There’s always something special about historic barns tucked within a rural landscape. Upon passing these iconic structures you can’t help but imagine the stories they must tell. Could be a story about the labor that went into raising its walls or a farmer utilizing it for the production that fueled his family’s way of life. Most involve true stories of pioneers that helped shape the American way of life.

One such example of these cultural icons can be found within the scenic rolling terrain of Greensboro, GA. Known as “The Sandy Creek Barn,” this beautiful event venue is an unknown gem to many members and provides a very unique option for special occasions, concerts or dinner parties. The original barn dates back to the early 19th century, when Quaker farmer and lumberman, Gideon Widemire, constructed it in Clearfield County, Pennsylvania between 1820 and 1840. For years the structure served to aid Widemire as a resource for his trade.

In July 2005, nearly 200 years after its construction, Widemire’s barn captured the attention of timber-frame homebuilder and antique barn enthusiast Charles Howell. Howell was specifically on assignment to find an ideal structure, filled with history of early American life, to bring back to Reynolds Lake Oconee. With its detailed architecture, timber structure, and unique traits, this storied facility was without a doubt Howell’s top choice. At 52 ft. by 64 ft. Sandy Creek Barn is made of large Eastern hemlock timbers, straight and hand-hewed, exhibiting unusual features such as an English-style canted purlin roof and a single large timber, crafted to support the entire system of rafters.

Howell was taken with the technique and craftsmanship Widemire had used in constructing this distinguished structure. “When you walk about the barn, you are looking through a window into a time when true craftsmen fashioned buildings using very primitive tools,” Howell said. “Still the tenets of timber framing were as absolute and modern as they are today.” Restored wooden beams and antique fixtures accent the barn from top to bottom. A beautiful stacked stone fireplace, gourmet kitchen and antique saloon bar serve as the main floor focal points.

After the purchase, the dismantled barn frame was moved to Howell’s workshop in Kentucky in December 2005 for initial repairs. By February the following year, the barn was ready to make its move to Georgia, but was welcomed with long days of rain, prolonging the process. Howell and his crew remained optimistic and pushed forward to reassemble the barn, focusing on keeping its historic foundation intact while also making modern upgrades throughout to accommodate guests for the future. Howell provided the community with a unique hidden treasure and classic structure fit for any occasion.

Today, Reynolds Lake Oconee welcomes members who discover the charm and sophistication of The Sandy Creek Barn on a regular basis, as the venue is open for reservations for members of the Club at Reynolds Lake Oconee and guests of The Ritz-Carlton Reynolds, Lake Oconee. The structure is also a popular venue for hosting intimate concerts as part of Reynolds Lake Oconee’s Linger Longer Living cultural arts series. Along with its spacious interior, the rear porch overlooks a 40-acre pond, and an open field adjacent to the barn that can serve as extra space for any outside event. The location is ideal for both small and large parties ranging from 20 to 250 people. Members of the Club at Reynolds Lake Oconee can reserve The Sandy Creek Barn for personal functions, and members may use either Reynolds Lake Oconee or The Ritz-Carlton Reynolds, Lake Oconee for their catering needs.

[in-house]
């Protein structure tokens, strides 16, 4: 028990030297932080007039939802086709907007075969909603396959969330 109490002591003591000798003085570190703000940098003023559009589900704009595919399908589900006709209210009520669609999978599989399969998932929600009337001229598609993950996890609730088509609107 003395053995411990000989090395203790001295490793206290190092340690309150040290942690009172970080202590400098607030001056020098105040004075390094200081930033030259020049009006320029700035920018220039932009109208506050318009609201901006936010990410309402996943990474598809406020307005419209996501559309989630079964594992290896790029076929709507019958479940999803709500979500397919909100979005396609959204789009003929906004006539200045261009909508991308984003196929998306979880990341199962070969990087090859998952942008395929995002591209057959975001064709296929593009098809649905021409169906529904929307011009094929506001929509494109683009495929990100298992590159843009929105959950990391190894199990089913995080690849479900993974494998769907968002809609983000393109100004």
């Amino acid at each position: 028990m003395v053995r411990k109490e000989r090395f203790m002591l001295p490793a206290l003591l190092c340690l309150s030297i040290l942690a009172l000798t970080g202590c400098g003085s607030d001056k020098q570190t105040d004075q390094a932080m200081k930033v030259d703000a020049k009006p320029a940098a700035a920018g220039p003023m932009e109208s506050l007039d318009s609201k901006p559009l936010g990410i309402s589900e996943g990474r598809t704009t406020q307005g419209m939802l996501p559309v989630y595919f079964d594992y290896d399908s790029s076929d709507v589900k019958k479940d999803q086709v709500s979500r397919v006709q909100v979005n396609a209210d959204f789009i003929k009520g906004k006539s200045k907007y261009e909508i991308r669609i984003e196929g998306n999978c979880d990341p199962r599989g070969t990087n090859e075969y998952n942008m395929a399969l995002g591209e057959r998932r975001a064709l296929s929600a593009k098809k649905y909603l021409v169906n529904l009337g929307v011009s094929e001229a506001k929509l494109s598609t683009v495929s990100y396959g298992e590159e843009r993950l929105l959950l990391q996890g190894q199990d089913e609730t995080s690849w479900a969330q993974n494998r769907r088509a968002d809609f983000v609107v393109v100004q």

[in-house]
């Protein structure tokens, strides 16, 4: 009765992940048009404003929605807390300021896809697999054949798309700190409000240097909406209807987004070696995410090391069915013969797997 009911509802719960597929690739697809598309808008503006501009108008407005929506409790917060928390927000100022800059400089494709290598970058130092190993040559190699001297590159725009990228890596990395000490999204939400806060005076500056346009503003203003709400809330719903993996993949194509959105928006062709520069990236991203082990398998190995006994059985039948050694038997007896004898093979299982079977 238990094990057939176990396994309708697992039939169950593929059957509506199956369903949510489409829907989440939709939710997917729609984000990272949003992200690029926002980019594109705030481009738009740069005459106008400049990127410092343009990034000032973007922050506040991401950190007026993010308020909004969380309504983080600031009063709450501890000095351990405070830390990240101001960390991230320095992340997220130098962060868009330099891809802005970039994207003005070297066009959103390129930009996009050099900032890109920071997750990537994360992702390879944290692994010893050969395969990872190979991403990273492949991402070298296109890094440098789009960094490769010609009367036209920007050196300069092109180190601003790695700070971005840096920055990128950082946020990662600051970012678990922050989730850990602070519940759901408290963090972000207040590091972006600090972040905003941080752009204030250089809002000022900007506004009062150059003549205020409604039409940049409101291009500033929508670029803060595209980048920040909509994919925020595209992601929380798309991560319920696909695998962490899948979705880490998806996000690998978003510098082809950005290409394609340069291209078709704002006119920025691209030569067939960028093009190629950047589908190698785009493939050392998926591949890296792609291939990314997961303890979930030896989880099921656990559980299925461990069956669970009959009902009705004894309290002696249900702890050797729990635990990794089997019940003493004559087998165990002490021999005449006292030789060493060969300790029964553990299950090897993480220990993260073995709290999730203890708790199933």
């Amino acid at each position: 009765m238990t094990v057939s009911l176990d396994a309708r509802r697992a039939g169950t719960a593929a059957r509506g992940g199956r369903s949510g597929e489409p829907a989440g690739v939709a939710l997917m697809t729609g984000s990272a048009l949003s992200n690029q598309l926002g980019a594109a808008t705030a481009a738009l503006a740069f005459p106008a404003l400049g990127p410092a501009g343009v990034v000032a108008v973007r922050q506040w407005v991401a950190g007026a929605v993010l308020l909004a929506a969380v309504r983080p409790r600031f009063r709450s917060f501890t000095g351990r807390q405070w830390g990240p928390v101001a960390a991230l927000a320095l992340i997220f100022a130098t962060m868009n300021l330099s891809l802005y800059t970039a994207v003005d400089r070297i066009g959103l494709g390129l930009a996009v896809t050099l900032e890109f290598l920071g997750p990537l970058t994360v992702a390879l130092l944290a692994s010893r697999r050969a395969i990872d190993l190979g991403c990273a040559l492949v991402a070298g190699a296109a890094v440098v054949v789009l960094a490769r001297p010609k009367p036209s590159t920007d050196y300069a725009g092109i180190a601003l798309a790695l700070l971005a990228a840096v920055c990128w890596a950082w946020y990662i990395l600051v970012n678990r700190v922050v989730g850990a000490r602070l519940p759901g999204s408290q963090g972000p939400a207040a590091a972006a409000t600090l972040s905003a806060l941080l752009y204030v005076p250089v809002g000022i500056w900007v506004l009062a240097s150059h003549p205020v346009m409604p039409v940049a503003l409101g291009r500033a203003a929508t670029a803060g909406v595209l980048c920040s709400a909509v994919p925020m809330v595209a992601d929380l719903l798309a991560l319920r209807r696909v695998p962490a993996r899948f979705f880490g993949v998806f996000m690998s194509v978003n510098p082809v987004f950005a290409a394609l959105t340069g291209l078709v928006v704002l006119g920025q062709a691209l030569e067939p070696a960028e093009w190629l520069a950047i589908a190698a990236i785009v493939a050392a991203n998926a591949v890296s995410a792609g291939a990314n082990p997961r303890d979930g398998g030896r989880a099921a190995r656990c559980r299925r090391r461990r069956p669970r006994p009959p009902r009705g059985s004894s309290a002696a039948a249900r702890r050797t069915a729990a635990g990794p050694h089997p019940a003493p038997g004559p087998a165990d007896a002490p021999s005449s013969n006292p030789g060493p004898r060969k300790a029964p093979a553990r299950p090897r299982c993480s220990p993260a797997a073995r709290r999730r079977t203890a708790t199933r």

“The Sandy Creek Barn is a great new venue for members and guests,” says Gray Ferguson, senior vice president of operations at Reynolds Lake Oconee. “The refined country appeal of the barn makes it perfect for a small retreat with friends and family, a wedding, or even a barn dance.”

Perhaps when Gideon Widemire set out to build his barn in the 1800’s, he didn’t think too much about the impact it would have on the residents of a community over 750 miles south of his small town in western Pennsylvania. He probably didn’t predict that two centuries later his barn would host events that made lifetime memories for guests dining and dancing within its hallowed walls. For the hard working Quaker and lumberman from Clearfield County, it was most likely just “a barn.” But for the members who enjoy the fruits of his labor – it has become a whole lot more than that. And that is probably something that would have put a smile on Mr. Widemire’s face.

Discover why The Sandy Creek Barn is quickly becoming a top venue choice for members and guests. To book your next experience, please contact Reynolds Lake Oconee or The Ritz-Carlton Reynolds, Lake Oconee catering departments to reserve The Sandy Creek Barn.


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